Maka shook her head. "No, it's okay." She looked up at the dark sky, the stars hidden due to the intense lights. "I'll fall asleep soon, don't worry. You just go ahead without me."

Soul frowned but said nothing. Instead, he shifted onto his stomach and rested his chin on her thigh, blankly staring ahead. He felt uncomfortable with the idea of falling asleep, especially after nearly losing her twice tonight. Although the intense lights assured that none of the Demon Mist would harm them, being outside, completely vulnerable to attack, set his senses on high alert.

But sleep always won in the end.

He had been on the verge of falling into a dreamless sleep when Maka spoke up again.

"Hey... Soul, are you awake?"

"I am now." He grunted, bleary-eyed.

Maka fidgeted with a strand of his silver hair. "Did you really not know which one was the real me?"

This question, Soul thought. He had anticipated something like this but not so soon. He hadn't had any time to conceive an acceptable response yet. "No... kind of." Soul slowly said. "Physically, I couldn't tell you two apart – it was like looking at mirror images. But when either of you spoke...I knew the difference."

"How, though?"

"Your pitch." Soul replied, simply. Maka blinked. "When you drop your voice, it doesn't deepen, it sort of squeaks. It edges toward an...nevermind." Soul murmured, thoughtfully, knowing she wouldn't get it. "But when that Doppelgänger spoke, her voice deepened, and I knew instantly that wasn't you. But I still had my doubts..."

"Wait a second. So, you told us apart...by the sound of our voices?" Maka concluded, incredulous.


"How is that even possible?" Maka demanded.

"See? Right now, your voice rose sharply." Soul pointed out and she flushed. "It's easy to tell you apart from other people because of the frequency of your voice. That's how I know where you are in a crowded room: I listen for your voice. From there it's just a matter of following it until I find you." He easily explained, rather proud he had come up with a suitable explanation for his detail-orientated meister.

"Wow, Soul." Maka said, impressed. "That's amazing! I never knew you could do that!"

"It's not a big deal." Soul said, although he did smirk. "Plus, you've got a really high pitched voice, so it's not that hard to find you – ouch, what? What'd I say? It's true!" He accused, after she punched him.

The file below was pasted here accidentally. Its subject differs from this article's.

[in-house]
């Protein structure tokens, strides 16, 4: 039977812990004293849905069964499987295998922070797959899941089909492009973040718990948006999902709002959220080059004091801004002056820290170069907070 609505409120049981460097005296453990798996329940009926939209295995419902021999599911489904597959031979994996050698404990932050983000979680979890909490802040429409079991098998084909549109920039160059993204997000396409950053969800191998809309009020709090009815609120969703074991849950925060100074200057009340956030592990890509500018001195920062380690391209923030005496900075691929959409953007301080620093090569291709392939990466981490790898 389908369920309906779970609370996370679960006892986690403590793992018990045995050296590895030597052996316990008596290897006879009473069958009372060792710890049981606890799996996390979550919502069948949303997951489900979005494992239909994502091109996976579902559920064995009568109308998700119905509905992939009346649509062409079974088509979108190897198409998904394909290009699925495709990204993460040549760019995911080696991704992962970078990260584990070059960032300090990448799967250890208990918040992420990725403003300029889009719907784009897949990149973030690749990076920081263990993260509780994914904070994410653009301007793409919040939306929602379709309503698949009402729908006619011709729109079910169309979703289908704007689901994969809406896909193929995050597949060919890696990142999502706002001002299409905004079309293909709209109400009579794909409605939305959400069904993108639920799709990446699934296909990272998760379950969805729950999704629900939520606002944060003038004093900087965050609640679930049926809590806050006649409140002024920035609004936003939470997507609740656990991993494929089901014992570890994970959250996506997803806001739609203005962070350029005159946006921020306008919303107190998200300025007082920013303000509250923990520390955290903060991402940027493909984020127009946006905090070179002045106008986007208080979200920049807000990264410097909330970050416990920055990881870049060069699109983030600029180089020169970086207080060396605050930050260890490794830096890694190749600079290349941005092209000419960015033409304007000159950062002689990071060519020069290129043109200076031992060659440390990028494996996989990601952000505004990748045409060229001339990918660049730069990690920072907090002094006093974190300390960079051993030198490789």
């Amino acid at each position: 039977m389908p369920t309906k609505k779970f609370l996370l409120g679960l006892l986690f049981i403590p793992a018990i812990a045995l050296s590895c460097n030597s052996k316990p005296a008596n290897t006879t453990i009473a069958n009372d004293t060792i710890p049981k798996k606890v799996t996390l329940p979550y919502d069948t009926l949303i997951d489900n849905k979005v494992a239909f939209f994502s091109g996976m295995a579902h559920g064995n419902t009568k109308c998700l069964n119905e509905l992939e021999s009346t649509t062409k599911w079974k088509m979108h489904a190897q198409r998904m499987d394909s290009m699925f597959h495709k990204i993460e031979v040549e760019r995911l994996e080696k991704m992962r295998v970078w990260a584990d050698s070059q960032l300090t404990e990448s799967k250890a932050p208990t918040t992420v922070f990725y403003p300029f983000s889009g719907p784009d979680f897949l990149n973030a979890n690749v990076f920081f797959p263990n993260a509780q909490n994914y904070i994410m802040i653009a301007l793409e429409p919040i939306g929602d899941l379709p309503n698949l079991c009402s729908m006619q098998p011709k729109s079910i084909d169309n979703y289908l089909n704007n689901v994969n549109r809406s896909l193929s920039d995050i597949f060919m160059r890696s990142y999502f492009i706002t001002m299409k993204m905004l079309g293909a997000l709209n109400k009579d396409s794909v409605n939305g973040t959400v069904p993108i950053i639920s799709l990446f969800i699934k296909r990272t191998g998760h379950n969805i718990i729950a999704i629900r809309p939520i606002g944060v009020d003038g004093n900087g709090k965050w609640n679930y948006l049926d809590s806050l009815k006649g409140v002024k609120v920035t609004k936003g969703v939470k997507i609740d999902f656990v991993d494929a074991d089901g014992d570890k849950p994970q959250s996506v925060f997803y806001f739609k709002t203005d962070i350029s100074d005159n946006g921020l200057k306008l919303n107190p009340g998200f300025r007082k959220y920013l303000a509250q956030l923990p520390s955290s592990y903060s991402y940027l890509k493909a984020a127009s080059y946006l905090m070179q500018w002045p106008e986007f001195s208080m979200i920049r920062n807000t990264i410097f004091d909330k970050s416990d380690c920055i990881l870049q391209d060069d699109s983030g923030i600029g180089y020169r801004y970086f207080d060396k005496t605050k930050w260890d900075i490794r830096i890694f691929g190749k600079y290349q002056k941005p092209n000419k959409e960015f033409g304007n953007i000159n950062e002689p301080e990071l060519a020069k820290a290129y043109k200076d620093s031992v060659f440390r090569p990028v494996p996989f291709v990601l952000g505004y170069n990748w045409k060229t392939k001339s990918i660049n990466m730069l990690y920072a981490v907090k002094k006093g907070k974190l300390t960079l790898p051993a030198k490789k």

"I just didn't like the way you said it, that's all." Maka flatly told him, having caught the underlying insult in his stressed words. Soul scoffed and rested his cheek on her thigh again. "Then I guess your voice is in... D?" Maka guessed, trying to remember how D sounded.

Soul smiled softly at her attempts. "D, huh? How about B?"

"B?" Maka thought about it. "Only when you're angry."


"Yeah, when you're angry, your voice drops several octaves." Maka explained. "Or even when you're not that angry, just annoyed. That's how I can tell when you're bothered – your voice stays low, and it's rougher than usual."

He smirked. "Rougher, huh? Thought you liked it rough."

"Shut up, you pervert!" Maka jerked her knee up, satisfied when he groaned and rubbed his sore cheek. "Forget it! We'll talk about this in the morning...it's probably past midnight now. Go to sleep!"

"What about you?" Soul grouched.

"I can always catch up on my sleep on the way back to Death City."

"So can I."

"Yeah, but one of us has to be at least half-way functioning tomorrow." Maka sternly said. "And I can last for a while even if I don't get any rest tonight."

"Because of all those all-nighters you pull studying instead of doing something cooler, like playing video games or something..." Soul rolled his eyes.

"Video games strain your eyes, especially if you play at night!"

"So does reading." Soul countered.

"I read with a lamp on."

"Still can't be healthy to read for five hours straight." Soul emphasized, knowing he had gotten the upper hand this time around. "That strains the eyes. I take breaks when 'Star and I stay up all night."

Maka scowled. "Studying is much more important than rotting your brain with stupid games!"

"You just say that 'cause you suck!" Soul sniggered, laughing when she jerked her knee up and tried to hit his cheek again. "Calm down, I'm kidding!"

"Go to sleep!" Maka snapped, annoyed with him now. "We're making too much noise!" She noticed the others who had grabbed the chairs set out for them were nodding off, tired from the nights excitements.

"You're making too much noise." Soul drawled. He closed his eyes, mumbling: "You're so loud."

"Maka Chop!" Maka hissed, slamming her fist into his cranium.

"SHI—!" Soul bit his lip, holding back his curse. He grabbed his head, rubbing out the pain furiously. "You witch! Why'd you do that – ow – ow! Okay, sorry, I'm sorry! I'm sorry!" Soul whimpered, when she punched his head again on the exact same spot. "You're gonna' give me brain damage one day..."

"You'll live." Maka rolled her eyes. Watching him groan and rub his aching head, Maka sighed and pressed a palm over the bump developing on his skull. She massaged the area quietly, Soul's own hands covering hers. "... Does it still hurt?"

Soul closed his eyes contently, whispering: "Yeah. Don't stop."

She held his hand, marveling how broad and warm it felt just as he wondered why he didn't want to let go yet.

And then, just as Soul laced their fingers experimentally, the safety of the lights went out, and black unraveled like ribbons and wrapped around them both.